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Considering a Pre-Paid Funeral Plan? Here are a Few Things to Look For.

Posted by Aubrey Sizer | Dec 08, 2020 | 0 Comments

Funerals are expensive and can take a lot of effort to plan, especially when dealing with the grief that accompanies a loss. Pre-paying for your funeral is one way to ease the burden on your family and loved ones following your death and make sure your wishes are carried out. In addition to making things easier for your family during a difficult time, pre-paid funeral plans, if established correctly, are also excludable for Medicaid spend down purposes. This means that if you have to qualify for Medicaid, having a pre-paid funeral plan will not affect your eligibility.

Despite the benefits, pre-paid funeral plans come with risks, especially this year where funeral homes have faced unprecedented financial losses due to mandates and restrictions associated with the ongoing COVID-10 global pandemic, so if you are considering purchasing a pre-paid funeral plan, you need to exercise care. 

Even under normal circumstances, consumers lose money every year when funeral homes go out of business before the need for the funeral arises. If the funeral home mismanages your funds, there may be no way to recover them. In addition, customers are not always entitled to refunds if they change their minds, and some funeral homes sell policies that require additional payments or that cannot be transferred if the customer moves. 

If you decide to purchase a pre-paid funeral plan, the following are things to consider:

  • Shop around. Prices among funeral homes can vary greatly, so it is a good idea to check with a few different ones before settling on the one you want. The Federal Trade Commission's Funeral Rule requires all funeral homes to supply customers with a general price list that details prices for all possible goods or services. The rule also stipulates what kinds of misrepresentations are prohibited and explains what items consumers cannot be required to purchase, among other things. 
  • Make sure you have a reputable funeral home. There have been cases of unscrupulous funeral providers taking advantage of customers, so make sure you choose a funeral home with a solid reputation. 
  • Read the contract carefully. Before signing, it is important to know what you are agreeing to. Can you cancel the plan and get a refund? Is the plan transferrable if you move to another area? Are you paying just for merchandise or for funeral services as well? If prices for funeral merchandise and services rise, will your estate be responsible for paying additional costs?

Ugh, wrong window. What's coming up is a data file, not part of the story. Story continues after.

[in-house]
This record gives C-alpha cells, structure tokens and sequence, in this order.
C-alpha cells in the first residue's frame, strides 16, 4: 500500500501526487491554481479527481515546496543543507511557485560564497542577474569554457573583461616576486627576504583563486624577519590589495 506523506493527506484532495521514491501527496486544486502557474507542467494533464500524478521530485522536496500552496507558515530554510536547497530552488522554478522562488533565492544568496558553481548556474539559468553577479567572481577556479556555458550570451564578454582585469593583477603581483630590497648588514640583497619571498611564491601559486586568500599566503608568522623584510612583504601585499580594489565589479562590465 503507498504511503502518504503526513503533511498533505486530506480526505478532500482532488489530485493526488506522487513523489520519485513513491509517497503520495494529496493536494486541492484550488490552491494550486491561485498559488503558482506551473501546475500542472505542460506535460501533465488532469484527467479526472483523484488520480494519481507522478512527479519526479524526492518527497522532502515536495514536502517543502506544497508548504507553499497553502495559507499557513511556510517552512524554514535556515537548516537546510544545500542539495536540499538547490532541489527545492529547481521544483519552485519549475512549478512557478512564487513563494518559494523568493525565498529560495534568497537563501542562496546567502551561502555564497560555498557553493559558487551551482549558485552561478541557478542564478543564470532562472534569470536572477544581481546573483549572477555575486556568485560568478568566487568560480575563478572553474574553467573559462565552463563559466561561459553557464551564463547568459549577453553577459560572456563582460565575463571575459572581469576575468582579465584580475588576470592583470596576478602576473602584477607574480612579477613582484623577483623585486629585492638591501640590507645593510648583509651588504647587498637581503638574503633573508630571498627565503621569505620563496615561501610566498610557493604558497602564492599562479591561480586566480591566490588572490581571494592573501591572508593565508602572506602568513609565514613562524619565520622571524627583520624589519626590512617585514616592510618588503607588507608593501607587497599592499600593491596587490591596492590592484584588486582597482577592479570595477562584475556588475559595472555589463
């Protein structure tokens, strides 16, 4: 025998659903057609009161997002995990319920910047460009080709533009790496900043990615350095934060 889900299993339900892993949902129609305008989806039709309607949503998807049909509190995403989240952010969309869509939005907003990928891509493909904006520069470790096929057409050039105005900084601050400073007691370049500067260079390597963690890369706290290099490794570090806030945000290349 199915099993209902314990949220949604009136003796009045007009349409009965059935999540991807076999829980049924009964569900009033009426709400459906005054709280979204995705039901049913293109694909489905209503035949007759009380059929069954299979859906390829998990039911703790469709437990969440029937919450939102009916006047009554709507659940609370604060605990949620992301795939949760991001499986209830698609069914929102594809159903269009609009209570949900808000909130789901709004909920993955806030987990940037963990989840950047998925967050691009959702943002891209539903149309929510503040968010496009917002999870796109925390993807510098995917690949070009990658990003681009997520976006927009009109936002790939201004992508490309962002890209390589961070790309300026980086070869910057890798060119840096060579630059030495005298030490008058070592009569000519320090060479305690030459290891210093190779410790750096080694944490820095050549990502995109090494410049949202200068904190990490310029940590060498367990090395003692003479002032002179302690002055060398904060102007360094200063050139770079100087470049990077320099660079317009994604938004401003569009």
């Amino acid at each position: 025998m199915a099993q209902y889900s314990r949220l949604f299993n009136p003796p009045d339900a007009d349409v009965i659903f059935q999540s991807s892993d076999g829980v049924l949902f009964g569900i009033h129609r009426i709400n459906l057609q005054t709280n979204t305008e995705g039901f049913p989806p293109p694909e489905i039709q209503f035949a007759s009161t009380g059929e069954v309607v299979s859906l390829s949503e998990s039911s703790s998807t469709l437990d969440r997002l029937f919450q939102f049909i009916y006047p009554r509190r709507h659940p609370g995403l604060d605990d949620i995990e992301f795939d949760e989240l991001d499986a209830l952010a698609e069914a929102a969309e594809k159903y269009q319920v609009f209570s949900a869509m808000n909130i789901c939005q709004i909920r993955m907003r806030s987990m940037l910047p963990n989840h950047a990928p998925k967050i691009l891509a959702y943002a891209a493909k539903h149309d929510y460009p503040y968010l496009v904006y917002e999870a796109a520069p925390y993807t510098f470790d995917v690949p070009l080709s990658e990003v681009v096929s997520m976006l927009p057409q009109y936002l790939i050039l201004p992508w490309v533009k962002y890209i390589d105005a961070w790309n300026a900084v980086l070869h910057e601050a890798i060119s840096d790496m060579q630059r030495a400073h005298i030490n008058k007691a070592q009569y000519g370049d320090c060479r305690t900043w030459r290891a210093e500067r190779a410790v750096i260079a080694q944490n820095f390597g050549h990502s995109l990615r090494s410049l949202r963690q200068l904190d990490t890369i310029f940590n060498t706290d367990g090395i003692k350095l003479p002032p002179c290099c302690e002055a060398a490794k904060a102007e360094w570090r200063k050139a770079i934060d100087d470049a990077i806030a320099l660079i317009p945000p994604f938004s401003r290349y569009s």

• Find out where your money goes. The pre-paid plan should provide information on what the funeral home will do with the money you pay them. Some states have protections in place to make sure the money is safeguarded, but other states offer no protections. Is the money put into a trust account? What happens to the interest income? Is there a plan if the funeral home goes out of business? What happens to any money left over?
  • Make sure the plan won't affect Medicaid benefits. If you are buying the policy as part of Medicaid planning, you must purchase an irrevocable plan, which means you can't cancel or change it once it is bought. 

Once you've purchased a plan, be sure to tell your family about the plan you've made and let them know where the documents are filed. If your family isn't aware that you've obtained a plan, then the plan is useless.

If you need assistance working through whether a pre-paid funeral makes sense for you, or if you have a completed Virginia preneed contract that you would like to review, please give my office a call. In Virginia, you have a right to review your contract with a legal advisor before you sign it or pay any money. I would be happy to speak with you about the best way to ensure your wishes are followed. 

About the Author

Aubrey Sizer

Aubrey Carew Sizer is a member of the Virginia State Bar with a practice focused on estate planning and elder law, specifically, long-term care planning, special needs planning for the disabled, guardianship and conservatorship, and probate, estate and trust administration.

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Attorney Sizer provides customized and affordable estate planning (including wills, living trusts, powers of attorney, and advance medical directives); elder law services (including long-term care planning, special needs planning for the disabled, and guardianships and conservatorships); probate, estate and trust administration (including advising executors and administrators of estates about post-mortem planning and the local probate process in Virginia), as well as general aging and disability advice in Northern Virginia, including but not limited to Arlington, Alexandria, Ashburn, Bristow, Burke, Centreville, Chantilly, Gainesville, Fairfax, Falls Church, Haymarket, Herndon, Leesburg, Manassas, Manassas Park, Reston, Springfield, Sterling, and throughout Loudoun, Prince William, and Fairfax counties.

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